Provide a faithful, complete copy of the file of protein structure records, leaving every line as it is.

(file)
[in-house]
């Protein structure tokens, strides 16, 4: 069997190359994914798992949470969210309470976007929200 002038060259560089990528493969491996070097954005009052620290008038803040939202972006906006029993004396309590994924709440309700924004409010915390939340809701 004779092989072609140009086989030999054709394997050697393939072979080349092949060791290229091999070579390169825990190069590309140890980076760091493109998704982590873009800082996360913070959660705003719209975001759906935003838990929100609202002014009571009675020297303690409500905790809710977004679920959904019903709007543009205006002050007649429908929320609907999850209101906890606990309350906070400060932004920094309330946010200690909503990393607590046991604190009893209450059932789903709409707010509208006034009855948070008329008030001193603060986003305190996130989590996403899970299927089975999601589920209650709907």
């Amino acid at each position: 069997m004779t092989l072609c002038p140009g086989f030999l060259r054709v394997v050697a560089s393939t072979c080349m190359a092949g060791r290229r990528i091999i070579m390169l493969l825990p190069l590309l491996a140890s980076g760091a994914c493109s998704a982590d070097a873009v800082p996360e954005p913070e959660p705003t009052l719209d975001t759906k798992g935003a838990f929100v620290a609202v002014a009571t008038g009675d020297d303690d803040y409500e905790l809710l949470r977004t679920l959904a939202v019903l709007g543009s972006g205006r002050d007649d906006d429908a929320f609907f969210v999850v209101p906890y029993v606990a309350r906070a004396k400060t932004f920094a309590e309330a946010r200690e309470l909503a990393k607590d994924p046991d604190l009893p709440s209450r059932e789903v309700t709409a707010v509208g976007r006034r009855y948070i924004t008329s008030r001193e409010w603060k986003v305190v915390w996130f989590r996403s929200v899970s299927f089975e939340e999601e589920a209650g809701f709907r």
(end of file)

[in-house]
């Protein structure tokens, strides 16, 4: 069997190359994914798992949470969210309470976007929200 002038060259560089990528493969491996070097954005009052620290008038803040939202972006906006029993004396309590994924709440309700924004409010915390939340809701 004779092989072609140009086989030999054709394997050697393939072979080349092949060791290229091999070579390169825990190069590309140890980076760091493109998704982590873009800082996360913070959660705003719209975001759906935003838990929100609202002014009571009675020297303690409500905790809710977004679920959904019903709007543009205006002050007649429908929320609907999850209101906890606990309350906070400060932004920094309330946010200690909503990393607590046991604190009893209450059932789903709409707010509208006034009855948070008329008030001193603060986003305190996130989590996403899970299927089975999601589920209650709907």
């Amino acid at each position: 069997m004779t092989l072609c002038p140009g086989f030999l060259r054709v394997v050697a560089s393939t072979c080349m190359a092949g060791r290229r990528i091999i070579m390169l493969l825990p190069l590309l491996a140890s980076g760091a994914c493109s998704a982590d070097a873009v800082p996360e954005p913070e959660p705003t009052l719209d975001t759906k798992g935003a838990f929100v620290a609202v002014a009571t008038g009675d020297d303690d803040y409500e905790l809710l949470r977004t679920l959904a939202v019903l709007g543009s972006g205006r002050d007649d906006d429908a929320f609907f969210v999850v209101p906890y029993v606990a309350r906070a004396k400060t932004f920094a309590e309330a946010r200690e309470l909503a990393k607590d994924p046991d604190l009893p709440s209450r059932e789903v309700t709409a707010v509208g976007r006034r009855y948070i924004t008329s008030r001193e409010w603060k986003v305190v915390w996130f989590r996403s929200v899970s299927f089975e939340e999601e589920a209650g809701f709907r």